Creating A Great Bee Garden
most important element of a bee garden is the types of flowers it
contains. Not all flowers are attractive to bees, and some flowers
are much more attractive than others.
The more of these attractive flowers planted in
the same place, the better! One of the most interesting results
of our research is that bees have preferences, not only for the
flowers they pollinate, but for the gardens they visit. Gardens
with 10 or more species of attractive plants attracted the largest
number of bees. In these kinds of gardens, even those plants known
to be less attractive, received higher levels of visits.
composition of the garden is also important. The more attractive
gardens tended to be less manicured, allowing solitary native bees,
which make their individual nests in the ground or in trees, to
make their nests without disturbance. If you like, bee nests can
also be made. If they are placed in a shady area of the garden,
they may be used by the bees but they aren’t needed to have
a successful bee garden.
Bee gardens should not experience pesticides and
should contain large patches of like flowers planted in close
proximity to one another. For our purposes, it is necessary that
each patch of flowers (each species) is at least 1.5m x 1.5m (for
frequency counts). Ideally, the patches will be even larger,
allowing the observer to make counts on several different patches
(1.5m x 1.5m each) of the same species. Contrary to how it may
seem, bees are actually very shy. If an observer spends too long
in one place, hovering over the same patch of flowers, the bees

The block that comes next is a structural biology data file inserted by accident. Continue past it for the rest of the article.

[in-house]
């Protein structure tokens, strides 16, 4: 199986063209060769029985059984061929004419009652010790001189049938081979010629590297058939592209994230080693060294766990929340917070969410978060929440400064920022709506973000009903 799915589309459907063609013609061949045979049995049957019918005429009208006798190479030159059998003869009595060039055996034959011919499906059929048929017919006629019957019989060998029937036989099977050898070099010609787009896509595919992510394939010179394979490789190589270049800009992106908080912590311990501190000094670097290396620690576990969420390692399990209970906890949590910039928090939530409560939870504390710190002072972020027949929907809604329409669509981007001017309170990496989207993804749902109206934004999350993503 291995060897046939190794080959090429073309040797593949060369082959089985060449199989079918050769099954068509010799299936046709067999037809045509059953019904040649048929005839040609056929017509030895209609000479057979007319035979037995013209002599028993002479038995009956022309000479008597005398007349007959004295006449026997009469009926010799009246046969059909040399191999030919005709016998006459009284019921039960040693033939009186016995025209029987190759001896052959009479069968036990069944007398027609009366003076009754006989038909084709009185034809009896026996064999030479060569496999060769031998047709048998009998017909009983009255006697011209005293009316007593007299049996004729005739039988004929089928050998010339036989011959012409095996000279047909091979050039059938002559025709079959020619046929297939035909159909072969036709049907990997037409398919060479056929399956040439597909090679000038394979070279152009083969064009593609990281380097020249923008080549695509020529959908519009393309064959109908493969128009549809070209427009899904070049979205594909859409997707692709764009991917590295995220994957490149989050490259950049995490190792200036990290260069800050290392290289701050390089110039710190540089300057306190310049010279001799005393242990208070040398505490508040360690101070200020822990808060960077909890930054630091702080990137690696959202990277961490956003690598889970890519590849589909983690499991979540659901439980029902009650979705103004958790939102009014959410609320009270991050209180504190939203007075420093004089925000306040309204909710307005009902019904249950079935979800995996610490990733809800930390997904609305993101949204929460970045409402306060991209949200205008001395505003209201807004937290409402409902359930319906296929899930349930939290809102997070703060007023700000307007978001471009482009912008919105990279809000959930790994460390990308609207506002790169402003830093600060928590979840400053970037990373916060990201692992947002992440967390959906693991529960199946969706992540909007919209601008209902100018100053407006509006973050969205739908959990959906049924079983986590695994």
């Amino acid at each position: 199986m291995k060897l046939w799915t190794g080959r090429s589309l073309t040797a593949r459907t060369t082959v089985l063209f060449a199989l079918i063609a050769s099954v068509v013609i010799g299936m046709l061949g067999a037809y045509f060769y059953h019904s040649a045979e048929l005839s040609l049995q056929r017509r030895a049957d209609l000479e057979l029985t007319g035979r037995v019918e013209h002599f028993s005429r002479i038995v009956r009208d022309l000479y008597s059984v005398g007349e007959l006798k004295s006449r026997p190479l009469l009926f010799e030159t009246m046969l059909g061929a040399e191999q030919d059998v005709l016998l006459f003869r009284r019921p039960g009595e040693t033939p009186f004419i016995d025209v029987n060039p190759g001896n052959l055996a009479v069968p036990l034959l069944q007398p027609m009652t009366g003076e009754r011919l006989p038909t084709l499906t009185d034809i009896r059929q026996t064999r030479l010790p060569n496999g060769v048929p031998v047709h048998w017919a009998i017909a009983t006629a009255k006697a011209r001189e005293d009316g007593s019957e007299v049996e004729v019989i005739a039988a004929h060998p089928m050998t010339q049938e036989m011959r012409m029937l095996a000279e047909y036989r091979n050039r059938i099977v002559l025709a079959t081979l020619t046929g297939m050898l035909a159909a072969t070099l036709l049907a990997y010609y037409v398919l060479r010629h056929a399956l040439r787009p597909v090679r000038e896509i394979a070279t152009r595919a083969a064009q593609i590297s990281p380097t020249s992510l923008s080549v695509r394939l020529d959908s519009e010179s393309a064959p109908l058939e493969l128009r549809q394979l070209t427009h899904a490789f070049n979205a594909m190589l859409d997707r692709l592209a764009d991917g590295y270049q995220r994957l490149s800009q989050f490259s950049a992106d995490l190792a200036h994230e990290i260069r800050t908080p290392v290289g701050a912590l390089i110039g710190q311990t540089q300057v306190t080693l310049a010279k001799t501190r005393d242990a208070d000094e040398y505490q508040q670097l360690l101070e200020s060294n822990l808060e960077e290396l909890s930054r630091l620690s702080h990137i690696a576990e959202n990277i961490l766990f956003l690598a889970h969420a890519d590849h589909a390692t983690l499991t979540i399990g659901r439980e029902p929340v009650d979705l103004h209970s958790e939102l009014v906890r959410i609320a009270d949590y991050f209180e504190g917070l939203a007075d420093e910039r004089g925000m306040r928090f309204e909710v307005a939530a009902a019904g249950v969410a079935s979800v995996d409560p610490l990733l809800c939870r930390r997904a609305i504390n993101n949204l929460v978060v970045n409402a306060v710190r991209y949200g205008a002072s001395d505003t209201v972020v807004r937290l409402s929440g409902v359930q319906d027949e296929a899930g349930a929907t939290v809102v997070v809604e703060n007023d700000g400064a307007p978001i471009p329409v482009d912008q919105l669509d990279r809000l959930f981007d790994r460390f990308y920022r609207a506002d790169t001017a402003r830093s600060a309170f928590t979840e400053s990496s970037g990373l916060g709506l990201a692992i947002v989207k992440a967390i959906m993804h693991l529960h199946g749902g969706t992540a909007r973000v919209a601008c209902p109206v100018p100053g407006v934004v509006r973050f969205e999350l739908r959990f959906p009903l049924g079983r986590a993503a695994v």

will gradually begin to move on to other flowers where they won’t
be bothered. To facilitate counts, it is sometimes a good idea
to create little paths through the garden so that all patches are
accessible to the observer.
Labeling each patch/species with their Latin scientific
name is extremely important. Unidentified plants can be taken to
a local nursery (the employees at Berkeley Horticultural Nursery
are especially knowledgeable) to be identified and then labeled.
If you like, you can begin your own collection of plant vouchers
but this is not necessary.
Finally, it is important to plant flowers that
bloom successively over the spring, summer, and fall seasons in
order to provide pollen and nectar resources to the native bees
of all seasons. As some attractive plants die out, others will
take their place to ensure ongoing attractiveness to seasonal bees.
It will be interesting to watch how the frequencies change in the
garden as new species bloom and others fade away!
We have found that the following plants will provide
a year-long supply of pollen and nectar for native California bees
in the San Francisco Bay Area. We use these plants in four experimental
gardens located at the University of California, Berkeley campus,
a Lucas Valley school garden (Marin Co.), the Randall Museum in
San Francisco, and the Livermore Community garden (Contra Costa